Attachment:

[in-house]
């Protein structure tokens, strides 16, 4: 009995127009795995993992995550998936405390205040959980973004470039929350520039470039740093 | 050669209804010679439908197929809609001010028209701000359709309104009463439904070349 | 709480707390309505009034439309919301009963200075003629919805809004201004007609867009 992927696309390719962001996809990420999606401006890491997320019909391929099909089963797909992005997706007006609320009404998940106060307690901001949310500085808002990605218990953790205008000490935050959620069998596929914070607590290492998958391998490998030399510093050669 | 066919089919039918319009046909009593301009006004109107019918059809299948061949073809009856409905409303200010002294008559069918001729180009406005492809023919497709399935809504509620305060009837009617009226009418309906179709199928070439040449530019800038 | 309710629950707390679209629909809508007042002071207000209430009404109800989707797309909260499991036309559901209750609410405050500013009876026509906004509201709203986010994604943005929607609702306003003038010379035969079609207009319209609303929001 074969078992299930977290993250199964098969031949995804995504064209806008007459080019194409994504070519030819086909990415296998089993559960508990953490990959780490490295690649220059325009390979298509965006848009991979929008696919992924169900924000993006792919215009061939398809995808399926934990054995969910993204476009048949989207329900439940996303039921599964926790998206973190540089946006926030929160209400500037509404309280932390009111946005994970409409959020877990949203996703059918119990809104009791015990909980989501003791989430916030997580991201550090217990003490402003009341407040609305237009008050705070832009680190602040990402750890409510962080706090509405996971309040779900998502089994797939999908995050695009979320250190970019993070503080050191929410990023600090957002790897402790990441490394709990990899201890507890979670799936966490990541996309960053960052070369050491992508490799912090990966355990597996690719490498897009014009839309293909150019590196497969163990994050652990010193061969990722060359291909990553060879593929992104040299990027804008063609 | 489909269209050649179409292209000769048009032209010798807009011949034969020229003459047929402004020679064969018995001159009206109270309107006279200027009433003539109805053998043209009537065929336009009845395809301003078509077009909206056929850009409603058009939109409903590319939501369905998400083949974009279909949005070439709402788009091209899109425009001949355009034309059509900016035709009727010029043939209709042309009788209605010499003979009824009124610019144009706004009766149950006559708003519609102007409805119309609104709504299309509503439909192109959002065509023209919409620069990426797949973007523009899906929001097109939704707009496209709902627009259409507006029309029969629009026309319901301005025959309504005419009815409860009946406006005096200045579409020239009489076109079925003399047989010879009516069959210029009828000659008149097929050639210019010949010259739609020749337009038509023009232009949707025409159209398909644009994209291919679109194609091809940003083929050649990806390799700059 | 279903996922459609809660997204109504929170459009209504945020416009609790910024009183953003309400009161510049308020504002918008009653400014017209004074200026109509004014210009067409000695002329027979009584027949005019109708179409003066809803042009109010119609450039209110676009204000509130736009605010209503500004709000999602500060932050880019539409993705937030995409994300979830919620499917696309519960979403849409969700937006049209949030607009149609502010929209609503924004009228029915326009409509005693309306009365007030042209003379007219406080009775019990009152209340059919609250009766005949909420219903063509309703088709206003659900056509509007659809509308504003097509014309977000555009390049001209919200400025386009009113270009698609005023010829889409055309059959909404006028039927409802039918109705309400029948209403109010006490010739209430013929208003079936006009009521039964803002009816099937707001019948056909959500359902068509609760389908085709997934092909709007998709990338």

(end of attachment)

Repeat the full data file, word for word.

[in-house]
């Protein structure tokens, strides 16, 4: 009995127009795995993992995550998936405390205040959980973004470039929350520039470039740093 | 050669209804010679439908197929809609001010028209701000359709309104009463439904070349 | 709480707390309505009034439309919301009963200075003629919805809004201004007609867009 992927696309390719962001996809990420999606401006890491997320019909391929099909089963797909992005997706007006609320009404998940106060307690901001949310500085808002990605218990953790205008000490935050959620069998596929914070607590290492998958391998490998030399510093050669 | 066919089919039918319009046909009593301009006004109107019918059809299948061949073809009856409905409303200010002294008559069918001729180009406005492809023919497709399935809504509620305060009837009617009226009418309906179709199928070439040449530019800038 | 309710629950707390679209629909809508007042002071207000209430009404109800989707797309909260499991036309559901209750609410405050500013009876026509906004509201709203986010994604943005929607609702306003003038010379035969079609207009319209609303929001 074969078992299930977290993250199964098969031949995804995504064209806008007459080019194409994504070519030819086909990415296998089993559960508990953490990959780490490295690649220059325009390979298509965006848009991979929008696919992924169900924000993006792919215009061939398809995808399926934990054995969910993204476009048949989207329900439940996303039921599964926790998206973190540089946006926030929160209400500037509404309280932390009111946005994970409409959020877990949203996703059918119990809104009791015990909980989501003791989430916030997580991201550090217990003490402003009341407040609305237009008050705070832009680190602040990402750890409510962080706090509405996971309040779900998502089994797939999908995050695009979320250190970019993070503080050191929410990023600090957002790897402790990441490394709990990899201890507890979670799936966490990541996309960053960052070369050491992508490799912090990966355990597996690719490498897009014009839309293909150019590196497969163990994050652990010193061969990722060359291909990553060879593929992104040299990027804008063609 | 489909269209050649179409292209000769048009032209010798807009011949034969020229003459047929402004020679064969018995001159009206109270309107006279200027009433003539109805053998043209009537065929336009009845395809301003078509077009909206056929850009409603058009939109409903590319939501369905998400083949974009279909949005070439709402788009091209899109425009001949355009034309059509900016035709009727010029043939209709042309009788209605010499003979009824009124610019144009706004009766149950006559708003519609102007409805119309609104709504299309509503439909192109959002065509023209919409620069990426797949973007523009899906929001097109939704707009496209709902627009259409507006029309029969629009026309319901301005025959309504005419009815409860009946406006005096200045579409020239009489076109079925003399047989010879009516069959210029009828000659008149097929050639210019010949010259739609020749337009038509023009232009949707025409159209398909644009994209291919679109194609091809940003083929050649990806390799700059 | 279903996922459609809660997204109504929170459009209504945020416009609790910024009183953003309400009161510049308020504002918008009653400014017209004074200026109509004014210009067409000695002329027979009584027949005019109708179409003066809803042009109010119609450039209110676009204000509130736009605010209503500004709000999602500060932050880019539409993705937030995409994300979830919620499917696309519960979403849409969700937006049209949030607009149609502010929209609503924004009228029915326009409509005693309306009365007030042209003379007219406080009775019990009152209340059919609250009766005949909420219903063509309703088709206003659900056509509007659809509308504003097509014309977000555009390049001209919200400025386009009113270009698609005023010829889409055309059959909404006028039927409802039918109705309400029948209403109010006490010739209430013929208003079936006009009521039964803002009816099937707001019948056909959500359902068509609760389908085709997934092909709007998709990338």